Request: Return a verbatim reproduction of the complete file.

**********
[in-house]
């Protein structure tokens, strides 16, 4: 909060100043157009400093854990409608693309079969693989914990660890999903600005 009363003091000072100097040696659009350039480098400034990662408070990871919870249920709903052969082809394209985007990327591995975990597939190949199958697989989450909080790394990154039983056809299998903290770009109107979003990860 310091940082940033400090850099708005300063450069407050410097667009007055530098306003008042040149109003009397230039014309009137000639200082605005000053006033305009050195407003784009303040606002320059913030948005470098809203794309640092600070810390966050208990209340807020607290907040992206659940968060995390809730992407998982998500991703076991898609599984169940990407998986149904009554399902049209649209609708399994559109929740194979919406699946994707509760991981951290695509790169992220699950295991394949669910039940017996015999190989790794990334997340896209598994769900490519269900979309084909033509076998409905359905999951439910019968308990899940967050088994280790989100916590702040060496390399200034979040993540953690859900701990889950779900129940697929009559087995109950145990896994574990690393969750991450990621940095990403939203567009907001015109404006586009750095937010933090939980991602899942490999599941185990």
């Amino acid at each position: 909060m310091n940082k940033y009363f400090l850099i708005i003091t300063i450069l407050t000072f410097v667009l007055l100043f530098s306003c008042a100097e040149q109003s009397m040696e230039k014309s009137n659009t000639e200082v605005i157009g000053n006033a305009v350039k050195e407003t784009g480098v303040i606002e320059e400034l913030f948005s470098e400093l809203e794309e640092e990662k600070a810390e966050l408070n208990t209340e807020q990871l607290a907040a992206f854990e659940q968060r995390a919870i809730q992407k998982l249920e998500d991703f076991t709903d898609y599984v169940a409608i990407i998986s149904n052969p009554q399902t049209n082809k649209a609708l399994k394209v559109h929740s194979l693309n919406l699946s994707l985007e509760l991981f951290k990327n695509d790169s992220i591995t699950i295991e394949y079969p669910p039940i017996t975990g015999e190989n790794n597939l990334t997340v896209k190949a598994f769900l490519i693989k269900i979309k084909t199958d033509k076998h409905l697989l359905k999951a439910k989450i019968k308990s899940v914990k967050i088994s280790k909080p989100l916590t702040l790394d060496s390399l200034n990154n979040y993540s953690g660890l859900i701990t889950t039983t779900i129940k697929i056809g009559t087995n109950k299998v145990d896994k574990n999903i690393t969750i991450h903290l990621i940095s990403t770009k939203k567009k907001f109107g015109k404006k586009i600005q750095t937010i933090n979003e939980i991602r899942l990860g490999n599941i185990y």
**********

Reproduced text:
[in-house]
């Protein structure tokens, strides 16, 4: 909060100043157009400093854990409608693309079969693989914990660890999903600005 009363003091000072100097040696659009350039480098400034990662408070990871919870249920709903052969082809394209985007990327591995975990597939190949199958697989989450909080790394990154039983056809299998903290770009109107979003990860 310091940082940033400090850099708005300063450069407050410097667009007055530098306003008042040149109003009397230039014309009137000639200082605005000053006033305009050195407003784009303040606002320059913030948005470098809203794309640092600070810390966050208990209340807020607290907040992206659940968060995390809730992407998982998500991703076991898609599984169940990407998986149904009554399902049209649209609708399994559109929740194979919406699946994707509760991981951290695509790169992220699950295991394949669910039940017996015999190989790794990334997340896209598994769900490519269900979309084909033509076998409905359905999951439910019968308990899940967050088994280790989100916590702040060496390399200034979040993540953690859900701990889950779900129940697929009559087995109950145990896994574990690393969750991450990621940095990403939203567009907001015109404006586009750095937010933090939980991602899942490999599941185990």
């Amino acid at each position: 909060m310091n940082k940033y009363f400090l850099i708005i003091t300063i450069l407050t000072f410097v667009l007055l100043f530098s306003c008042a100097e040149q109003s009397m040696e230039k014309s009137n659009t000639e200082v605005i157009g000053n006033a305009v350039k050195e407003t784009g480098v303040i606002e320059e400034l913030f948005s470098e400093l809203e794309e640092e990662k600070a810390e966050l408070n208990t209340e807020q990871l607290a907040a992206f854990e659940q968060r995390a919870i809730q992407k998982l249920e998500d991703f076991t709903d898609y599984v169940a409608i990407i998986s149904n052969p009554q399902t049209n082809k649209a609708l399994k394209v559109h929740s194979l693309n919406l699946s994707l985007e509760l991981f951290k990327n695509d790169s992220i591995t699950i295991e394949y079969p669910p039940i017996t975990g015999e190989n790794n597939l990334t997340v896209k190949a598994f769900l490519i693989k269900i979309k084909t199958d033509k076998h409905l697989l359905k999951a439910k989450i019968k308990s899940v914990k967050i088994s280790k909080p989100l916590t702040l790394d060496s390399l200034n990154n979040y993540s953690g660890l859900i701990t889950t039983t779900i129940k697929i056809g009559t087995n109950k299998v145990d896994k574990n999903i690393t969750i991450h903290l990621i940095s990403t770009k939203k567009k907001f109107g015109k404006k586009i600005q750095t937010i933090n979003e939980i991602r899942l990860g490999n599941i185990y």